"You have something to say to me, goblin?" Jonathan pointed his sword at her. "Speak, if you must."

"Do you want Wendel's throne?" Grell snapped.

Jonathan stared. "My father's blood pounds through my veins like fire, screaming for justice. My mother's dying screams echo in my dreams, demanding—"

"Do you want it?" she repeated. Jonathan's jaw clenched, but he said nothing. Grell rolled her eyes. "Go home, boy."

"You know nothing of justice or honor, goblin." Jonathan closed his eyes and raised his sword again.

"I know children," Grell said. "Go home. Let the rest of us get some sleep."

Jonathan spun, his face dark. "Be careful how you address me, or I'll forget you serve no further use."

"I thought honorable men didn't kill women and children," Grell said.

"You're a goblin. You'd turn on me in the end anyway, and I'd be forced to cut you down." Jonathan began to move around from the witch's stone grave, sword held high.

He had taken only a single step when Grell grabbed the wadded diaper and hurled it at him.

The prince moved with the reflexes of an elf-trained warrior, instinctively moving to block the missile with his sword...his enchanted sword, with the supernaturally sharp edge. The blade sliced clean through the diaper, spraying its contents all over his neck, chest, and arms.

Grell had never seen such an expression of horror and disgust. For several heartbeats, Jonathan stood frozen. Then he was screaming and ripping the tabard from his body. The sword clattered to the ground as he tried desperately to get the tabard over his head while avoiding the soiled spots.

He didn't have time to realize his mistake. With the tabard still raised partially over his face, Jonathan toppled to the ground, asleep.

"What a shame," Grell said. The body of the would-be prince had fallen behind the rocks. "Waste of a good meal."

* * *

Grell found Rindar in hand-to-hand combat with two human scouts. For some reason, Rindar had gone back to using his bow and arrow, while the humans thrust at him with short swords. Rindar twisted and leapt, avoiding lunge after lunge until one of the humans stumbled. Quicker than Grell could see, Rindar drew and fired. The arrow ripped through both men, who collapsed to the ground.

Elves were such show-offs. Grell hobbled closer, slapping the rocks with her cane so he would be sure to hear.

"What happened?" Rindar asked. "Is Jonathan—"

"He got halfway through his incantation and dropped his sword."

The sound that escaped Rindar's open mouth was somewhere between a laugh and a sob. "How?"

Grell shrugged. "I was busy with an oozing diaper at the time. Maybe the warlock placed a second curse to trap any would-be rescuers. Maybe his hands were sweaty and he lost his grip. Maybe he just didn't want to be king. How should I know?"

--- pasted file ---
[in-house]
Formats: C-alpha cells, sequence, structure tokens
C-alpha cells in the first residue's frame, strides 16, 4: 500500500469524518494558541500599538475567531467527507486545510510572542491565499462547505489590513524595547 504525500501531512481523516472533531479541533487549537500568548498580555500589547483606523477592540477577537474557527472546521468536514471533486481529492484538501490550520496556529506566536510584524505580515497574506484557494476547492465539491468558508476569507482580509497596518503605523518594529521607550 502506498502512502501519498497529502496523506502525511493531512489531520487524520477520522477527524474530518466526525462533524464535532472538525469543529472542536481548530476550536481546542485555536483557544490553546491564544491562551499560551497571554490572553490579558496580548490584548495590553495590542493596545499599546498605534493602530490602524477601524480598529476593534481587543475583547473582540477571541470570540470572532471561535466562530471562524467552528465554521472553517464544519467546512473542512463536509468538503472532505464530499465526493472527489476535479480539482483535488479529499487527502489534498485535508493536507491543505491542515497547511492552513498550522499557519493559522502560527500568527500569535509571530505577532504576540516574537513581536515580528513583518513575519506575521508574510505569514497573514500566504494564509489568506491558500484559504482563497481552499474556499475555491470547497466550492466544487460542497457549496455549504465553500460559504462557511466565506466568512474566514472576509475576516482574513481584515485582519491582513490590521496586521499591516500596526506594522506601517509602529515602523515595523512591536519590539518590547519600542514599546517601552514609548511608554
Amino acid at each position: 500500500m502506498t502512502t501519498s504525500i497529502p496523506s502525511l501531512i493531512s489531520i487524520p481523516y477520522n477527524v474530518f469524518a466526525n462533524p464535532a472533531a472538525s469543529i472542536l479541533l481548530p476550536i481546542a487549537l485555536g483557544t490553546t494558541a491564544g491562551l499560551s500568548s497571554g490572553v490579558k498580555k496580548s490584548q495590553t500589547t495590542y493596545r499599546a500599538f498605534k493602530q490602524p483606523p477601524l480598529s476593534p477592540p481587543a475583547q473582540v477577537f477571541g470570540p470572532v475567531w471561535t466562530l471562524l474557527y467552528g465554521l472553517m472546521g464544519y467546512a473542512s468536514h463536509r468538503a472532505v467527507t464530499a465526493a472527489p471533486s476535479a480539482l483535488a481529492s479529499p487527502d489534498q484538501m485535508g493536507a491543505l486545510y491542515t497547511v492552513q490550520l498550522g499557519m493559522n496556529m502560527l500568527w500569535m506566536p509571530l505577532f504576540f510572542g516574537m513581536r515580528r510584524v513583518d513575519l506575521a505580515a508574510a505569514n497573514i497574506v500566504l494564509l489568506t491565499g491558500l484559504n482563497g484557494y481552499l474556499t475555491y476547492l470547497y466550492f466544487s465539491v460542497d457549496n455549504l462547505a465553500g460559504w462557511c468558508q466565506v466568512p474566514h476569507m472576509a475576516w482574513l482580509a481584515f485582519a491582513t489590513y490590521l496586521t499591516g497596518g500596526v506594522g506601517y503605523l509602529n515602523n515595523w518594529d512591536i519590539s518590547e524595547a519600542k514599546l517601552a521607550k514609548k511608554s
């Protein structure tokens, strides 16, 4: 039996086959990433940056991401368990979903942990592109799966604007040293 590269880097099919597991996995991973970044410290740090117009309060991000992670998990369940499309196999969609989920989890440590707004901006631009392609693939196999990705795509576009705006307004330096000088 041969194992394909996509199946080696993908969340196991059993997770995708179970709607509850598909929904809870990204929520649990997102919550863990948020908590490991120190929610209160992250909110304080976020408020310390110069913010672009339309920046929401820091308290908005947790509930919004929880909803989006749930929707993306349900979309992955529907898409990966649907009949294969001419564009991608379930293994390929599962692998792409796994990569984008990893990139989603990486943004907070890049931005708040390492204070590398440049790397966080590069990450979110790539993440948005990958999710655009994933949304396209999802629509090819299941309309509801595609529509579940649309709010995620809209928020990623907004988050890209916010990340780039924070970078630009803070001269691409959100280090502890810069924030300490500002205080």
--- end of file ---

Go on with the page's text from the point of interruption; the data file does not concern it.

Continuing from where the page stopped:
Rindar's face went still, losing what little color it had. "Jonathan...the sword...can we retrieve it?"

"He was standing behind the tomb when he fell." She leaned on her cane, using her other hand to bounce Jig in his sling.

Rindar slipped his bow over one shoulder. He looked like he was about to fall down. "I shouldn't have left him," he whispered.

"You said he was the last heir to that throne, right?" Grell asked.

Rindar nodded.

"So his uncle would be the legitimate ruler now."

Another slow, stunned nod.

"Which means there's really no reason to keep up all this fighting?"

Rindar moved slowly, like a man underwater. He removed a silver chain from around his neck. A long, gold whistle hung at the end of the chain. The high, piercing sound was more than enough to start Jig crying again.

"I failed him," Rindar whispered.

Grell was already making her way back to the cave, flattening her ears against Jig's crying. If that fool elf kept standing there all forlorn, he would be an easy target for Wendel and his human soldiers. As for Grell, there was no way she was going to hike back to the lair with humans and elves racing about the mountain. Goblins too, once they scrounged another drum. She could wait until tomorrow, when the elves had retreated and things settled down.

Inside the witch's cave, she emptied out her sack and set the still-wailing Jig inside. She stifled a yawn as she looped the strap over the end of her cane. With both hands, she lifted the sack further into the cave until Jig's cries died down.

With that, she gathered the fallen branches from outside the cave and lay them down beside her. She bundled a clean rag beneath her head and closed her eyes. The sticks would prevent her from rolling into the cave and falling under the enchantment. Rocks dug into her back, and the pink light from the back was a bit distracting, not to mention the pine-scented breeze blowing in the entrance.

But for the first time in days, neither horns nor drums nor wailing children interrupted her rest.


Author's Note: From the very first day I started writing about Jig, he was always the runt of the lair. He survived through luck and cleverness, with some help from his fire-spider Smudge. But after writing the first two books, I found myself wondering how he had survived as an infant. Goblins didn't strike me as being terribly protective of their young, so how did Jig live long enough to grow up and start looking after himself?

When Brittiany Koren invited me to write a humorous fantasy story for Fantasy Gone Wrong, I knew it was time to answer that question. Getting to write about a younger Grell and Kralk was a bonus.

This story was dedicated to my then four-month-old son. I leave it as an exercise for the reader to figure out why.